Love doesn't just talk about loving on people... love actually does.
This week, I want to challenge you to show kindness to someone. Do something extra special for someone who doesn't expect it. Do it "selfishly" if you must, but do it with a genuine smile and a sincere heart. I promise you will be so happy afterwards.
Kindness doesn't have to be big and showy to make a difference. Pay for someone's coffee in the Starbucks line behind you. Hold the door open for a mama with a stroller. Hold the door open for anyone. Buy flowers for a friend. Make a pan of Shauna's enchiladas for a new mom and take them to her. Take your kids to the park or to a movie. Read one more story at bedtime. Refrain from nagging your husband and instead ask him if there is anything you can do for him. Smile at and say hello to the stranger you pass on the sidewalk. Download a song your kids love and play it in the car.
And don't forget to come back and tell me how awesome you feel. :)
So I've been loving and hating my food lately. Refined sugar, gluten and dairy, and processed everything? You've got to go. I've been juicing (green juice, how I love thee), eating lots more fruits and vegetables, less meat, and have almost completely replaced my beloved sweet tea with.... water. Yes I did. And my body has not revolted yet. Actually, it is being pretty nice to me for a change.
The trouble is, my kids still love the junk. And every once in awhile, I need a cheat. So when my childhood best friend Laura posted this homemade granola bar recipe on her Instagram feed, I was all over it! They're gluten-free, dairy-free, and raw. And they are delicious. My kids were fooled, if that tells you anything. Here is her recipe, and then my lazy adaptation:
1 cup minute oats
1/3 cup peanut butter
3 tbsp honey
1 tsp vanilla
Mix together well and press into muffin tins; refrigerate.
My husband buys granola bars at our grocery store every week, and we can't keep them in the pantry. The kids nibble them for breakfast on weekends, I pack them in their lunches, I throw them in my purse for snacks in the car, etc. We go through boxes and boxes and boxes of them. Have you ever read the ingredients on a box of granola bars? I grabbed our favorite brand, and was shocked to count at least six different additions of sugars, four separate corn syrup / high-fructose corn syrup ingredients, plus multiple ingredients of partially-hydrogenated oils and other things that I couldn't pronounce. All together, there were thirty-nine ingredients. Thirty-nine!
So we made Laura's granola bars, and my kids gobbled them up within minutes. Told me they were the best granola bars they'd ever eaten.
Four ingredients, folks. Four.
I use raw honey, and I sub almond butter for peanut butter. By default, the basic recipe is gluten-free. You can also get creative and add whatever you like: shredded coconut, cranberries or raisins or other dried fruit, chocolate chips (or carob if you're eating dairy-free), a chopped-up dark chocolate bar, almonds, pecans, cashews... the possibilities are endless. But the basic recipe has just four ingredients to build upon. Brilliant, I say.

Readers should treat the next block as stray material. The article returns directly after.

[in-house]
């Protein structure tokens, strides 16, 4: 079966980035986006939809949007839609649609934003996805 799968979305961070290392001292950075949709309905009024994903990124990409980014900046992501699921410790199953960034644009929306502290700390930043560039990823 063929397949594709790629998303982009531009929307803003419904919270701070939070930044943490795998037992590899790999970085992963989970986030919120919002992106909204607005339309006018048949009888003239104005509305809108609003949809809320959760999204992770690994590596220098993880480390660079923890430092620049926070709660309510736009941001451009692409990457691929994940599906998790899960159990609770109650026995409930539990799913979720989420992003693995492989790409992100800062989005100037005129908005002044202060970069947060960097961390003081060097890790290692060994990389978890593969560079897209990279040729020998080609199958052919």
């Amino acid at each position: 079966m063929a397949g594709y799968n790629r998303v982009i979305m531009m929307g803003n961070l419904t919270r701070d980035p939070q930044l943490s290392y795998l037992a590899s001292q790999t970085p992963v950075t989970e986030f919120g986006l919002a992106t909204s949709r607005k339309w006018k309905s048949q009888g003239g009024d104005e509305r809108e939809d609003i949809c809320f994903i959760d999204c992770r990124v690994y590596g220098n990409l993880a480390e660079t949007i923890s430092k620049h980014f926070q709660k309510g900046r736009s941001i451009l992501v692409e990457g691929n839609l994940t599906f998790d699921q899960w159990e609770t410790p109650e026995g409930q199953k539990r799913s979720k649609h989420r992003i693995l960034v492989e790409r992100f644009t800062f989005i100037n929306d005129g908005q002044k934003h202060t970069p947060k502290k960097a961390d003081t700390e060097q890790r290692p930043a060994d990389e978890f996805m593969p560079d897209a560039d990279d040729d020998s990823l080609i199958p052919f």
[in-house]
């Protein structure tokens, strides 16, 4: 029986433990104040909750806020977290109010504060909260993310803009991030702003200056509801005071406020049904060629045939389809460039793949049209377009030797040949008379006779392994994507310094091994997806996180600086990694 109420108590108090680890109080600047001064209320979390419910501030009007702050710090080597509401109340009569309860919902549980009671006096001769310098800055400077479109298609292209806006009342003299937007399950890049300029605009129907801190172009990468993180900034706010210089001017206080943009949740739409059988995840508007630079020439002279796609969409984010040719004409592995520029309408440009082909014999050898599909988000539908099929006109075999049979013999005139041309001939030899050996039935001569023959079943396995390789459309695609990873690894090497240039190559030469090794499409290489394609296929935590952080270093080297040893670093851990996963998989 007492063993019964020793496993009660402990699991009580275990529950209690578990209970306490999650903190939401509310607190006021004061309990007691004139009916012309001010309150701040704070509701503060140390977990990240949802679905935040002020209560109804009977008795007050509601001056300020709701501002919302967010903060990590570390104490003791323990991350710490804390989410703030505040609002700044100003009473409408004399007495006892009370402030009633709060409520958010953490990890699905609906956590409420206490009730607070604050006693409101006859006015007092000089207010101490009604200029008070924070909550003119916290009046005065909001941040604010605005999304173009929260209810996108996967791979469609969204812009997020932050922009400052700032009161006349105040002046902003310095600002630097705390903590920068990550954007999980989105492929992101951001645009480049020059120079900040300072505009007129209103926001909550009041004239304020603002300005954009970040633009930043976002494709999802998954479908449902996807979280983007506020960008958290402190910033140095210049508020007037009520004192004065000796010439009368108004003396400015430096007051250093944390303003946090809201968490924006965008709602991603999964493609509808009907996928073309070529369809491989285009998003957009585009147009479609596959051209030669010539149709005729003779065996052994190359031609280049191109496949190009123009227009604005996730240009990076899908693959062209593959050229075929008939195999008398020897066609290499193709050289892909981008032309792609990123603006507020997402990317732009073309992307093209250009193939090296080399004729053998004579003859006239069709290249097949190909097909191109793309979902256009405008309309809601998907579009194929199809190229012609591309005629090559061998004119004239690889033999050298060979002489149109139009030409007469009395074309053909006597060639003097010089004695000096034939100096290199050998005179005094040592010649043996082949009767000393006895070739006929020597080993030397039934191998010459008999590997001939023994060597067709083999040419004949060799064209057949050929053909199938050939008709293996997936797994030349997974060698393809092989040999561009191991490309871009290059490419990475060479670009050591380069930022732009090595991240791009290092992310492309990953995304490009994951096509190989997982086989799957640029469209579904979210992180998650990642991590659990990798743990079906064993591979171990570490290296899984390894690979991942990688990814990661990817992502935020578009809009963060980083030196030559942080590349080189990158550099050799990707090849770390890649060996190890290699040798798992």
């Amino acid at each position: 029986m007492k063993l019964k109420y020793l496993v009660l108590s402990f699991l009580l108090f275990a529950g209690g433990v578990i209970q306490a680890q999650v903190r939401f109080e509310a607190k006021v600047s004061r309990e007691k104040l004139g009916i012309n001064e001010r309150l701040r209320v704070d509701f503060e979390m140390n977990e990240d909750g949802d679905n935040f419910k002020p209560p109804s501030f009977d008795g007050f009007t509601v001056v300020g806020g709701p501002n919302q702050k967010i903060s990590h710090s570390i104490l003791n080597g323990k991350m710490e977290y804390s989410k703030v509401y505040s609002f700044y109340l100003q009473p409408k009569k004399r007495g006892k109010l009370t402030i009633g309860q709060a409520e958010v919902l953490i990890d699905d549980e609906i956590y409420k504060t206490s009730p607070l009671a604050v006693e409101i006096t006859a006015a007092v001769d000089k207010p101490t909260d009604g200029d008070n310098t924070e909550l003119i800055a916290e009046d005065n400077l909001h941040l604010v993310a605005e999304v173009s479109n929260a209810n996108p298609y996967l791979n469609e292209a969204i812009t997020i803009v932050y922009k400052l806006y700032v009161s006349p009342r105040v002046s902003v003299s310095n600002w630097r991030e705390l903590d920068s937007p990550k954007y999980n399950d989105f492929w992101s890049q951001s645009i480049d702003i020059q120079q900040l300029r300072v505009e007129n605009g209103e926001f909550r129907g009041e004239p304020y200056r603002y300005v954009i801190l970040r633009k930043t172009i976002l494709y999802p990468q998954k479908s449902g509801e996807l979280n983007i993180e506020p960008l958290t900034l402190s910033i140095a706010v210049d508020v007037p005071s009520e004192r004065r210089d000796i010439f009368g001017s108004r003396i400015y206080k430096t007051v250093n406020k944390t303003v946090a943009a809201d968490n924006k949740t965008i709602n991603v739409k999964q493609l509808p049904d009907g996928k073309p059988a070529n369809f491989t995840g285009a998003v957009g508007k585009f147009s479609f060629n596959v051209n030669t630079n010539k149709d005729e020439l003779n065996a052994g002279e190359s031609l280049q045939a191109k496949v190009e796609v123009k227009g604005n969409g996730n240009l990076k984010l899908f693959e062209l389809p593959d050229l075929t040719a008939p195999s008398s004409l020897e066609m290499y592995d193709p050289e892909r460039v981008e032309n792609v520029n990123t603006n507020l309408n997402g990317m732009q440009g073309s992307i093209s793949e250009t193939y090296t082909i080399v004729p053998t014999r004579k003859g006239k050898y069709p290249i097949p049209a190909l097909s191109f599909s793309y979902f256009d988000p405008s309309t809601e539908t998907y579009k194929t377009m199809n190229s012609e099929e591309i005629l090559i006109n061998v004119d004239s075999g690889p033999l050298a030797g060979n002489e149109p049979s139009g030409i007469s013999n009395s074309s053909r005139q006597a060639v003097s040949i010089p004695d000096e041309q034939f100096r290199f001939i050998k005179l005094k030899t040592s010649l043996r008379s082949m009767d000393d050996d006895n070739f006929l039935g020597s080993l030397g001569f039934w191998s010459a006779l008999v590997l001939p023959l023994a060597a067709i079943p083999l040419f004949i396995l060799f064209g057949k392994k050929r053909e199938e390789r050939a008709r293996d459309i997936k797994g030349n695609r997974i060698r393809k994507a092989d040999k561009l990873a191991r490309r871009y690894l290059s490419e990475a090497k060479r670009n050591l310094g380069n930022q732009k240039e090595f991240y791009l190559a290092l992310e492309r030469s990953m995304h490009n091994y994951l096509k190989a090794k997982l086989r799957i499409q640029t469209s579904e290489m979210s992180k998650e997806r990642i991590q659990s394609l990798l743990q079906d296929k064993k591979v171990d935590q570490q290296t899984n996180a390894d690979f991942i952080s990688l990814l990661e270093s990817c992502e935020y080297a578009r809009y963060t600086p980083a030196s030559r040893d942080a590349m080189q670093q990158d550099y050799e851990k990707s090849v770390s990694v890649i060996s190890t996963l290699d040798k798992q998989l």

I will admit: I'm not much of a recipe follower. So here is what I do:
Dump in enough oats to probably fill the bottom of a brownie or loaf pan.
Add a few heaping spoonfuls of almond butter.
Squeeze a big glug of raw honey so it helps the oats stick to the peanut butter.
Stir until it all comes together.
Add a big handful of chocolate chips, if I have them. Stir a little more.
If it looks (or tastes) dry at that point, then I add more nut butter. If it is crumbly, I add another big glug of honey to make it stickier.
And I usually forget the vanilla.
Press into a loaf pan (or double the batch and press into an 8x8 brownie pan), cover and refrigerate, slice whenever the kids get hungry.
At night, I can whip up a batch in 5 minutes, stick them in the fridge overnight, and then slice them for breakfast or lunches the next morning. THEY LOVE ME.
Oh, my Lila. I love so many things about this daughter of mine. I've posted a lot of her pictures and stories lately on Facebook and Instagram, so I thought I'd devote the first 2013 edition of "What ______ Looks Like" to my sweet middle one. She blesses my heart every day, and it is a joy to share her with you today, with a combination of iPhone photos and "big camera" photos as well. I hope you enjoy. ////
What Being With Lila Looks Like
She is my free-spirit. My messy artist, my lover of crafting and painting and sticking and taping and drawing and sketching and writing. She is forever leaving us notes, writing on calendars, art paper, envelopes, and her favorite canvas: HERSELF. Marker-tattoos are her specialty.
She is an enthusiastic early reader (she's only four), and she always begs for "just one more story" at bedtime. It's hard to tell her no.